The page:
PUBLIC INFORMATION OFFICE JET PROPULSION LABORATORY CALIFORNIA INSTITUTE OF TECHNOLOGY NATIONAL AERONAUTICS AND SPACE ADMINISTRATION PASADENA, CALIF. 91109. TELEPHONE (818) 354-5011
MAGELLAN STATUS REPORT
October 1, 1994
The Magellan spacecraft is performing acceptably with less than two weeks left in its mission. There has been some further minor degradation of the solar panels, but that is offset by decreasing changes from sunlight to shade and the resulting wide variations in temperature.
The termination phase of the mission will begin Tuesday, October 11, on orbit number 15,018. The spacecraft's communication will be switched from the high-gain antenna to the medium-gain antenna, and all control from that point will be in real-time commands.
Magellan will perform orbit-trim maneuvers on each of the next four orbits to quickly lower the periapsis, the closest point to the planet, to 150 kilometers (93 miles). That will enable the gathering of aerodynamic data in the sparsely explored regions of the upper atmosphere. An optional fifth trim maneuver may be performed if needed to lower periapsis to the desired altitude.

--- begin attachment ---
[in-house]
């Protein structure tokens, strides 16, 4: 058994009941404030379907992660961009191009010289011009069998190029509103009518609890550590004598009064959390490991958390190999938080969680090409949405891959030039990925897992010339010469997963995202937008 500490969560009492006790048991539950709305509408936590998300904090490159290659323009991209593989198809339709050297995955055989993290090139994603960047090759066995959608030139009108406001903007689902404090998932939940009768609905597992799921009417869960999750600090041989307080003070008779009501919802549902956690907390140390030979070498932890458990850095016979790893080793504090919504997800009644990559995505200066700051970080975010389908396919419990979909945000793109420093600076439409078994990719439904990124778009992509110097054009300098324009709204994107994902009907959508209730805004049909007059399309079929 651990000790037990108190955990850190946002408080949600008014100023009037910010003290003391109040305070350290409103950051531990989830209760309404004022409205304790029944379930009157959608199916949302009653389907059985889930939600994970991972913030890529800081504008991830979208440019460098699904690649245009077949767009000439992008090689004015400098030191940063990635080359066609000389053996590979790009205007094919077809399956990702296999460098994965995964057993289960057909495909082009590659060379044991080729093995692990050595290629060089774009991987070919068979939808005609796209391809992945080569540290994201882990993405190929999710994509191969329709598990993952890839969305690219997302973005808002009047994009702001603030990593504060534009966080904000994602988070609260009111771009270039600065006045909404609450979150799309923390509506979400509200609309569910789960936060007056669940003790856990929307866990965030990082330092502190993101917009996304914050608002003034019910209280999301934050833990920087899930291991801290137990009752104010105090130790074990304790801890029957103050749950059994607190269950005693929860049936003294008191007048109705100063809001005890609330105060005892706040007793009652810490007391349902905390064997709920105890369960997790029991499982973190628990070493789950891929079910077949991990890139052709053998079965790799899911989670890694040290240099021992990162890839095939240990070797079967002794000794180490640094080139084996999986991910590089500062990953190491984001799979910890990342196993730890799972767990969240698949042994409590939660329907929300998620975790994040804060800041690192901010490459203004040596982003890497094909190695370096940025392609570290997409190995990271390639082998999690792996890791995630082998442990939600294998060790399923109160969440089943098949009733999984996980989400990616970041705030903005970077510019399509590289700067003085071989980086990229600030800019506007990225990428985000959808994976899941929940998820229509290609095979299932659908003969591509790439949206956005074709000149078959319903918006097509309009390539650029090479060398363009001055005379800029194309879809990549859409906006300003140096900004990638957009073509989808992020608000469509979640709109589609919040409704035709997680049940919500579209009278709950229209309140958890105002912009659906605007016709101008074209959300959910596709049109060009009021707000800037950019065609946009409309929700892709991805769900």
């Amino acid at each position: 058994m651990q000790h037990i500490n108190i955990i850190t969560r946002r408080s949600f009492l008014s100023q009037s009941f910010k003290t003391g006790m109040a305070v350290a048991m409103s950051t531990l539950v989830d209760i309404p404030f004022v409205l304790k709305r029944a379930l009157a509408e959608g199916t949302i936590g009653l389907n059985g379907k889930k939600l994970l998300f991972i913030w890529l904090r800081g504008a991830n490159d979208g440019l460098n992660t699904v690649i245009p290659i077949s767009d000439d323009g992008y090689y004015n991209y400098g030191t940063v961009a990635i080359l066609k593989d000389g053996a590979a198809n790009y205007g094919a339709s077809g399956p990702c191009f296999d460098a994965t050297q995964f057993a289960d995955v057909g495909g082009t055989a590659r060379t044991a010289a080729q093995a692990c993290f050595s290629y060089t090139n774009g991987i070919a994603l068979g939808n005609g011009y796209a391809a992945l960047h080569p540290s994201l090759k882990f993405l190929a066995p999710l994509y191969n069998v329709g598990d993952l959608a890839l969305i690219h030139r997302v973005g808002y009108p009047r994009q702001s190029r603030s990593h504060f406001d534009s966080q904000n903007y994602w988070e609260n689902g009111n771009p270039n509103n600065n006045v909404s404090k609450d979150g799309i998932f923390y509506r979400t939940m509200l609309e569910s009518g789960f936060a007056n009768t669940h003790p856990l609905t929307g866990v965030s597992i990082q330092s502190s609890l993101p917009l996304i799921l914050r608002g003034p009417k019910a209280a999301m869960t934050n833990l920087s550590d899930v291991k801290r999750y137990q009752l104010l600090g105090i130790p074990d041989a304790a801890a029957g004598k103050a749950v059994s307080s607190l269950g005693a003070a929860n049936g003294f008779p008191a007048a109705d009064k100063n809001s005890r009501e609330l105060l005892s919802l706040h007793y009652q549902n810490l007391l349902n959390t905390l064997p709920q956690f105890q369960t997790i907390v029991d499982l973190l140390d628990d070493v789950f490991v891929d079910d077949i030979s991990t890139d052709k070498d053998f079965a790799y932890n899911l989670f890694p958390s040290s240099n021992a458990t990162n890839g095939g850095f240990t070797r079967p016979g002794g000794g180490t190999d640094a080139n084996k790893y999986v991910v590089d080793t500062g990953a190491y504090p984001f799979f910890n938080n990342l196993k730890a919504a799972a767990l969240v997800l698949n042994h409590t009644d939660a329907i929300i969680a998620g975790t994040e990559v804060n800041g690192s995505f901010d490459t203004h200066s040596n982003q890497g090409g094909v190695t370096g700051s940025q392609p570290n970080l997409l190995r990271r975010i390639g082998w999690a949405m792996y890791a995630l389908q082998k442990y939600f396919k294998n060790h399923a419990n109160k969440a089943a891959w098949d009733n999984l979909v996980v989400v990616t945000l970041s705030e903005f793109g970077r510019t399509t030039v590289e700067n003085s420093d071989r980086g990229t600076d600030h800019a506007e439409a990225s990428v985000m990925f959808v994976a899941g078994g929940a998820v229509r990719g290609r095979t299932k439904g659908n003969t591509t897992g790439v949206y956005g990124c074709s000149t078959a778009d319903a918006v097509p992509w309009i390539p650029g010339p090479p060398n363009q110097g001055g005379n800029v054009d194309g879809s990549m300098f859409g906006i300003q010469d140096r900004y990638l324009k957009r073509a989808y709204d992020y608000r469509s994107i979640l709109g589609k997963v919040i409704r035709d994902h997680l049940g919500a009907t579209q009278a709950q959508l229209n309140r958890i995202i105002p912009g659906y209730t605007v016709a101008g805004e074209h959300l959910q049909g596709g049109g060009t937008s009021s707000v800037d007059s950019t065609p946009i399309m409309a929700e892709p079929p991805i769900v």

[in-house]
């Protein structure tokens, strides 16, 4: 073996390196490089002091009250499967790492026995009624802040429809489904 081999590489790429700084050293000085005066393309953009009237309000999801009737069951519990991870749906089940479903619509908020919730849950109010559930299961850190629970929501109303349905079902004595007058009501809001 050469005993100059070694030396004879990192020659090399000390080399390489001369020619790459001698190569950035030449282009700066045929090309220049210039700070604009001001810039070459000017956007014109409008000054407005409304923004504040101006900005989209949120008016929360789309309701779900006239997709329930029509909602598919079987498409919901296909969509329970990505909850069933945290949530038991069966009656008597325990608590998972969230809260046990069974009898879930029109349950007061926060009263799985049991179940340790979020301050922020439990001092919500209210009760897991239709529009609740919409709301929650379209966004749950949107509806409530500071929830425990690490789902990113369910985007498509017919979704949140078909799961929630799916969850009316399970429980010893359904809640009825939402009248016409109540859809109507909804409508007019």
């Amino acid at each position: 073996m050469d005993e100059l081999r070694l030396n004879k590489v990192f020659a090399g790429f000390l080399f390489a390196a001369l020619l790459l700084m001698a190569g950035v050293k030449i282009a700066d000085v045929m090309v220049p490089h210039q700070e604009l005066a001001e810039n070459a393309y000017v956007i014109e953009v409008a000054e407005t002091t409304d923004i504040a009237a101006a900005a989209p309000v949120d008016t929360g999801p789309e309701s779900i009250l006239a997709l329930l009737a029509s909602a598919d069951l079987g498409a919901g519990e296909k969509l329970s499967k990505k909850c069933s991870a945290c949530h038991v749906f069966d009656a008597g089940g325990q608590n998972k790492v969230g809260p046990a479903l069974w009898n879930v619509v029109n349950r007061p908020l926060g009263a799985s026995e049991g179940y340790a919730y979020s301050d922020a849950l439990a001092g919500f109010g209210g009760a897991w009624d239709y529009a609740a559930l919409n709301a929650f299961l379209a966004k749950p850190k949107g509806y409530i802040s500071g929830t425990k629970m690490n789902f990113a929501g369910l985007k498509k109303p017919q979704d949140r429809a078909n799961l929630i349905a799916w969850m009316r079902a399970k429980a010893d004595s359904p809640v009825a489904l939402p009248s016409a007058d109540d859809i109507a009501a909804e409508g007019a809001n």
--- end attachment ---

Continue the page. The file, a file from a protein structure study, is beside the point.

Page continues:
It is predicted that communication with the spacecraft will be lost within a few orbits due to depletion of the batteries or attitude control propellant. Magellan may go silent by the evening of October 11, perhaps on or before orbit number 15,025, or it may last a day or two.
As with satellites entering Earth's atmosphere, it is difficult to predict exactly when Magellan will enter Venus's atmosphere. But the spacecraft will be traveling more than 7 kilometers per second (15,658 miles per hour) and will disintegrate from a rapid combination of dynamic force and heat. It is possible that a few pieces, such as the inner hubs of the reaction wheels, may reach the surface as burned cinders lost among the vast lava flows which Magellan revealed.
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